JSC and Kebonang have been in constant discussions over the latter’s return to work following a ruling by a High Court panel of judges clearing him of any wrong doing in the National Petroleum Fund criminal case filed by the DPP. However the finalization of the matter has been hanged on whether the DPP will appeal the matter or not – the prosecution body has since appealed.
Botswana Democratic Party (BDP) top brass has declined a request by Umbrella for Democratic Change (UDC) to negotiate the legal fees occasioned by 2019 general elections petition in which the latter disputed in court the outcome of the elections.
This publication is made aware that UDC Vice President Dumelang Saleshando was left with an egg on his face after the BDP big wigs, comprising of party Chairman Slumber Tsogwane and Secretary General Mpho Balopi rejected his plea.
“He was told that this is a legal matter and therefore their (UDC) lawyer should engage ours (BDP) for negotiations because it is way far from our jurisdiction,” BDP Head of Communications, Kagelelo Kentse, told this publication.
This spelt doom for the main opposition party and Saleshando who seems not to have confidence and that the UDC lawyers have the dexterity to negotiate these kind of matters. It is not clear whether Saleshando requested UDC lawyer Boingotlo Toteng to sit at the table with Bogopa Manewe, Tobedza and Co, who are representing the BDP to strike a deal as per the BDP top echelons suggested.
“From my understanding, the matter is dealt with politically as the two parties are negotiating how to resolve it, but by far nothing has come to me on the matter. So I believe they are still substantively engaging each other,” Toteng said briefly in an interview on Thursday.
UDC petitioners saddled with costs after mounting an unprecedented legal suit before the court to try and overturn BDP’s October 2019 victory. The participants in the legal matter involves 15 parliamentary candidates’ and nine councillors. The UDC petitioned the court and contested the outcome of the elections citing “irregularities in some of the constituencies”.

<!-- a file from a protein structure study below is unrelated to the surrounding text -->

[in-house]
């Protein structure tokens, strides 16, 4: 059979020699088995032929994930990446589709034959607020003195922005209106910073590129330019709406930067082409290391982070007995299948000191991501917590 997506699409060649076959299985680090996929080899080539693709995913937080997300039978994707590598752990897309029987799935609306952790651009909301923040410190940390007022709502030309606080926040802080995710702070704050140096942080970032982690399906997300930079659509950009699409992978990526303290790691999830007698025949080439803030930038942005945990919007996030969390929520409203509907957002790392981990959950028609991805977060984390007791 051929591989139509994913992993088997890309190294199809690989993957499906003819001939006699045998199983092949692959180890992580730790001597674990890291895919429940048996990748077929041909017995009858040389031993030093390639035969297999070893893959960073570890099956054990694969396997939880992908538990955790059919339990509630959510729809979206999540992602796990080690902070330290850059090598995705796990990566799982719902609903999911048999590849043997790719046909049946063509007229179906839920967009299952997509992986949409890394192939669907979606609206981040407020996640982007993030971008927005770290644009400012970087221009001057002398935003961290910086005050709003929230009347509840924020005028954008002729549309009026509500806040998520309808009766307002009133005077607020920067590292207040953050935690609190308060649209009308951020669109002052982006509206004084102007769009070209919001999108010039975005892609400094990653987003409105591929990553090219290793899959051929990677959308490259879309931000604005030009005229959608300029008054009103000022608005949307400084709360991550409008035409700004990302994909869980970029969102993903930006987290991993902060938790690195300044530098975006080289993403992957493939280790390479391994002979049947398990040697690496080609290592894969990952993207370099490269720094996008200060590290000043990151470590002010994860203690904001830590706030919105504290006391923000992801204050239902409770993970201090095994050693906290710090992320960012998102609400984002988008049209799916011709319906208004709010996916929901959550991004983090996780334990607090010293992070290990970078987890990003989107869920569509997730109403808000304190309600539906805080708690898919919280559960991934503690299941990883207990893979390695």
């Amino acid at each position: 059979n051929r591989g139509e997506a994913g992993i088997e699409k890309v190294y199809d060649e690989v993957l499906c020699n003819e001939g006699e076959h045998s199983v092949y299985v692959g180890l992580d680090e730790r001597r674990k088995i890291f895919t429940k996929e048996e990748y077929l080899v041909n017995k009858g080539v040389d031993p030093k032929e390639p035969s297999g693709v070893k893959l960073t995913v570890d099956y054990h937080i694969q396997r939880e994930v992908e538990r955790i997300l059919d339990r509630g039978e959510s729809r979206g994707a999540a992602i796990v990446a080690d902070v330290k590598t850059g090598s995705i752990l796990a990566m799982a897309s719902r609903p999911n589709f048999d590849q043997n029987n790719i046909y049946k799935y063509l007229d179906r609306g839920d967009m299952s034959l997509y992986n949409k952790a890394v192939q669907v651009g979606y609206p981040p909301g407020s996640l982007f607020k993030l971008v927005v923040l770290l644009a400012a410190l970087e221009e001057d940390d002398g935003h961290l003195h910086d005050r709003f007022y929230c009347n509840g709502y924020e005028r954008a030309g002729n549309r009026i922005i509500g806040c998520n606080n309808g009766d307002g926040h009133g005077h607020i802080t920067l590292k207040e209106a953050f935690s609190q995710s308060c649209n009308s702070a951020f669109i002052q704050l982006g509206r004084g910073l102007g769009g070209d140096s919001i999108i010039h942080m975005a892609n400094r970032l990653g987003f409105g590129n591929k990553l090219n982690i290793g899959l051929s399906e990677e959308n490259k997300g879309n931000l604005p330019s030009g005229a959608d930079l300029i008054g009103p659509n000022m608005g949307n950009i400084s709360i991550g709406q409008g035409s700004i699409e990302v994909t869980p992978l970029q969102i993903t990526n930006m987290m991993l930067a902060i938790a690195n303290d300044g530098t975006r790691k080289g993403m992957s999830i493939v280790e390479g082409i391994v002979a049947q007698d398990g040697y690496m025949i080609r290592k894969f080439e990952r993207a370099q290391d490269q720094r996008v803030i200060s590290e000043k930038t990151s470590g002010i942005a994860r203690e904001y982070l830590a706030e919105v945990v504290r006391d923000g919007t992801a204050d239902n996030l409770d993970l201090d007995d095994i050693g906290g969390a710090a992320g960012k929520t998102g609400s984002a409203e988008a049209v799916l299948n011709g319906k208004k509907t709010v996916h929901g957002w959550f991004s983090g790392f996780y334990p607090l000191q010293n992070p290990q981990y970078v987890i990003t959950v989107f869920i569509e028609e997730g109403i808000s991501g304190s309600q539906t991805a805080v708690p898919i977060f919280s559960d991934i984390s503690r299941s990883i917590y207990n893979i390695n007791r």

In a brief ruling in January 2020, Judge President Ian Kirby on behalf of a five-member panel said: “We have no jurisdiction to entertain these appeals. These appeals must be struck out each with costs including costs of counsel”. This was a second blow to the UDC in about a month after their 2019 appeals were dismissed by the High Court a day before Christmas Day.
This week BDP attorneys decided to attach UDC petitioners’ property in a bid to settle the debts. UDC President Duma Boko is among those that will see their property being attached with 14 of his party members. “We have attached some and we are on course. So far, Dr. Mpho Pheko (who contested Gaborone Central) and that of Dr, Micus Chimbombi (who contested Kgalagadi South) will have their assets being sold on the 5th of February 2021,” BDP attorney Basimane Bogopa said.
Asked whether they met with UDC lawyers to try solve the matter, Bogopa said no and added. “Remember we are trying to raise the client’s funds, so after these two others will follow. Right now we are just prioritising those from Court of Appeal, as soon as the high court is done with taxation we will attach.”
Saleshando, when contacted about the outcomes of the meeting with the BDP, told WeekendPost that: “It would not be proper and procedural for me to tell you about the meeting outcomes before I share with UDC National Executive Committee (NEC), so I will have to brief them first.”
UDC NEC will meet on the 20th of next month to deal with a number of thorny issues including settling the legal fees. Negotiations with other opposition parties- Alliance for Progressives and Botswana Patriotic Front (BPF) are also on the agenda.
Currently, UDC has raised P44 238 of the P565 000 needed to cover bills from the Court of Appeal (CoA). This is the amount in a UDC trust account which is paltry funds equating 7.8 per cent of the overall required money. In the past despite the petitioners maintaining that there was promise to assist them to settle legal fees, UDC Spokesperson, Moeti Mohwasa then said the party has never agreed in no way to help them.
“We have just been put in debt by someone,” one of the petitioners told this publication in the past. “President’s (Duma Boko) message was clear at the beginning that money has been sourced somewhere to help with the whole process but now we are here there is nothing and we are just running around trying to make ends meet and pay,” added the petitioner in an interview UDC NEC has in December last year directed all the 57 constituencies to each raise a minimum of P10, 000. The funds will be used to settle debts that are currently engulfing the petitioners with Sheriffs, who are already hovering around ready to attach their assets.
The petitioners, despite the party intervention, have every right to worry. “This is so because ‘the deadline for this initiative (P10, 000 per constituency) is the end of the first quarter of this year (2021),” a period in which the sheriffs would have long auctioned the properties.
President of the Umbrella for Democratic Change (UDC) Duma Boko’s alliance with former President Lt Gen Ian Khama continues to unsettle some quarters within the opposition collective, who believe the duo, if not managed, will once again result in an unsuccessful bid for government in 2024.
While Khama has denied that he has undeclared preference to have Boko remaining as leader of UDC, many believe that the two have a common programme, while other opposition leaders remain on the side-lines.